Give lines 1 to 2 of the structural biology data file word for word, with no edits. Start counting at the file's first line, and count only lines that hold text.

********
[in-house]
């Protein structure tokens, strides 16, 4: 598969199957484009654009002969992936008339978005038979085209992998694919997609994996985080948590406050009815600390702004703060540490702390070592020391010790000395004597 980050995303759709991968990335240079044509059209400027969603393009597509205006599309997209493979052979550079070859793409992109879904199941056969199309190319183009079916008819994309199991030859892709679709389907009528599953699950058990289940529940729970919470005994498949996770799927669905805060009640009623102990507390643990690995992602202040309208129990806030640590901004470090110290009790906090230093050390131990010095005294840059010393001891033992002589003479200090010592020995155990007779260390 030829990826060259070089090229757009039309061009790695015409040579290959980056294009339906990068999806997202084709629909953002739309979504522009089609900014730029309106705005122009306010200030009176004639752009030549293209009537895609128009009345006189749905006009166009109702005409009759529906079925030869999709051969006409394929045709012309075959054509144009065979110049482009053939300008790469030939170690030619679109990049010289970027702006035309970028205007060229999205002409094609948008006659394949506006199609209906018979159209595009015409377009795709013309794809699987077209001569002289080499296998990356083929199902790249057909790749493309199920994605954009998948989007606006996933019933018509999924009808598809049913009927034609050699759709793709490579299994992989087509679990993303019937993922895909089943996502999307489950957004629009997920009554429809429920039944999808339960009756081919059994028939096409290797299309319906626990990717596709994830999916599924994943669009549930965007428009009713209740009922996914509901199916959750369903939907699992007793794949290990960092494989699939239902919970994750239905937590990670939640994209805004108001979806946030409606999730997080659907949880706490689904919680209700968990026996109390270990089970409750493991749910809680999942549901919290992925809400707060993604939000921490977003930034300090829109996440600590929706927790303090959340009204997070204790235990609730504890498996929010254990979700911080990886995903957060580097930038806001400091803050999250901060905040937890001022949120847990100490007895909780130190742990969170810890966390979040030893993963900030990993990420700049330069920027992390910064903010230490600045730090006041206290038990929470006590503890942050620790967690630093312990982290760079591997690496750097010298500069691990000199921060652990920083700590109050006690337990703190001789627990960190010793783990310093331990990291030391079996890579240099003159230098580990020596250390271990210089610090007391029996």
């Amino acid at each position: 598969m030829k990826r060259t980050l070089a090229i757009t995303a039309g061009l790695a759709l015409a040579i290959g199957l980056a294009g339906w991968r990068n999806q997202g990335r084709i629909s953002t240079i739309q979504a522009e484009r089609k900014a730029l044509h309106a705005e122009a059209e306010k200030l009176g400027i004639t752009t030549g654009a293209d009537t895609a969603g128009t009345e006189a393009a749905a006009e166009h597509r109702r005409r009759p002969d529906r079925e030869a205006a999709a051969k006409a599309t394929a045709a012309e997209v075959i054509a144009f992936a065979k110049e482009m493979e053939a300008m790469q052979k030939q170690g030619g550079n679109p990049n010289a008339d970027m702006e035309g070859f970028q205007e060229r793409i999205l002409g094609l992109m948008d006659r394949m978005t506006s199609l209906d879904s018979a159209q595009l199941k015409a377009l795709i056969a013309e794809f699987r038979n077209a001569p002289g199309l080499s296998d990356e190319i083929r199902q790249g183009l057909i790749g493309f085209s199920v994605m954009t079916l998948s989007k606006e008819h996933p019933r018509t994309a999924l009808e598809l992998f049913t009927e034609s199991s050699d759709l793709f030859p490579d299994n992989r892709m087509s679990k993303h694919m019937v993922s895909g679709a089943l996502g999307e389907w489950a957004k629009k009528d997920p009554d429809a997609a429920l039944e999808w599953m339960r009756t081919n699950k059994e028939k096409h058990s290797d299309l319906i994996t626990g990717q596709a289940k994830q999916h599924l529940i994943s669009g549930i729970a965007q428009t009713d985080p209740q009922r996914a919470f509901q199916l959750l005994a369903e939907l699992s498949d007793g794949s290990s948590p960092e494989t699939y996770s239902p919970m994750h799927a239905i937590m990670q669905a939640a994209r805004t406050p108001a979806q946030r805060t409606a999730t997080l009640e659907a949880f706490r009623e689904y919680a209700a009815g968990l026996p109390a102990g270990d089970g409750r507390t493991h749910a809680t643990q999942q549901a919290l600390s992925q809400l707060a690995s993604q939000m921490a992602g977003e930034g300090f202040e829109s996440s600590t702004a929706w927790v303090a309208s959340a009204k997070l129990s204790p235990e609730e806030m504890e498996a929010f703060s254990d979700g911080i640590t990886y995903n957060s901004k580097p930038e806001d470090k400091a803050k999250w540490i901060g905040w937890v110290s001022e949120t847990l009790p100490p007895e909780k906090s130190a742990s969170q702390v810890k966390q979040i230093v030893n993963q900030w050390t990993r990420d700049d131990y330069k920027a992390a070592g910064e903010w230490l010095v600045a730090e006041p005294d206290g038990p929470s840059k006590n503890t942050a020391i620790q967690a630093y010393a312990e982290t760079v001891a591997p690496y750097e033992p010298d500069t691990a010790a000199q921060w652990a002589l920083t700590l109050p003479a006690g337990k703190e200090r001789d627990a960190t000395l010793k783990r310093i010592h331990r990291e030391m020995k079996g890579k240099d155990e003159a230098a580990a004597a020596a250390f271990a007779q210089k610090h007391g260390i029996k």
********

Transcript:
[in-house]
């Protein structure tokens, strides 16, 4: 598969199957484009654009002969992936008339978005038979085209992998694919997609994996985080948590406050009815600390702004703060540490702390070592020391010790000395004597 980050995303759709991968990335240079044509059209400027969603393009597509205006599309997209493979052979550079070859793409992109879904199941056969199309190319183009079916008819994309199991030859892709679709389907009528599953699950058990289940529940729970919470005994498949996770799927669905805060009640009623102990507390643990690995992602202040309208129990806030640590901004470090110290009790906090230093050390131990010095005294840059010393001891033992002589003479200090010592020995155990007779260390 030829990826060259070089090229757009039309061009790695015409040579290959980056294009339906990068999806997202084709629909953002739309979504522009089609900014730029309106705005122009306010200030009176004639752009030549293209009537895609128009009345006189749905006009166009109702005409009759529906079925030869999709051969006409394929045709012309075959054509144009065979110049482009053939300008790469030939170690030619679109990049010289970027702006035309970028205007060229999205002409094609948008006659394949506006199609209906018979159209595009015409377009795709013309794809699987077209001569002289080499296998990356083929199902790249057909790749493309199920994605954009998948989007606006996933019933018509999924009808598809049913009927034609050699759709793709490579299994992989087509679990993303019937993922895909089943996502999307489950957004629009997920009554429809429920039944999808339960009756081919059994028939096409290797299309319906626990990717596709994830999916599924994943669009549930965007428009009713209740009922996914509901199916959750369903939907699992007793794949290990960092494989699939239902919970994750239905937590990670939640994209805004108001979806946030409606999730997080659907949880706490689904919680209700968990026996109390270990089970409750493991749910809680999942549901919290992925809400707060993604939000921490977003930034300090829109996440600590929706927790303090959340009204997070204790235990609730504890498996929010254990979700911080990886995903957060580097930038806001400091803050999250901060905040937890001022949120847990100490007895909780130190742990969170810890966390979040030893993963900030990993990420700049330069920027992390910064903010230490600045730090006041206290038990929470006590503890942050620790967690630093312990982290760079591997690496750097010298500069691990000199921060652990920083700590109050006690337990703190001789627990960190010793783990310093331990990291030391079996890579240099003159230098580990020596250390271990210089610090007391029996």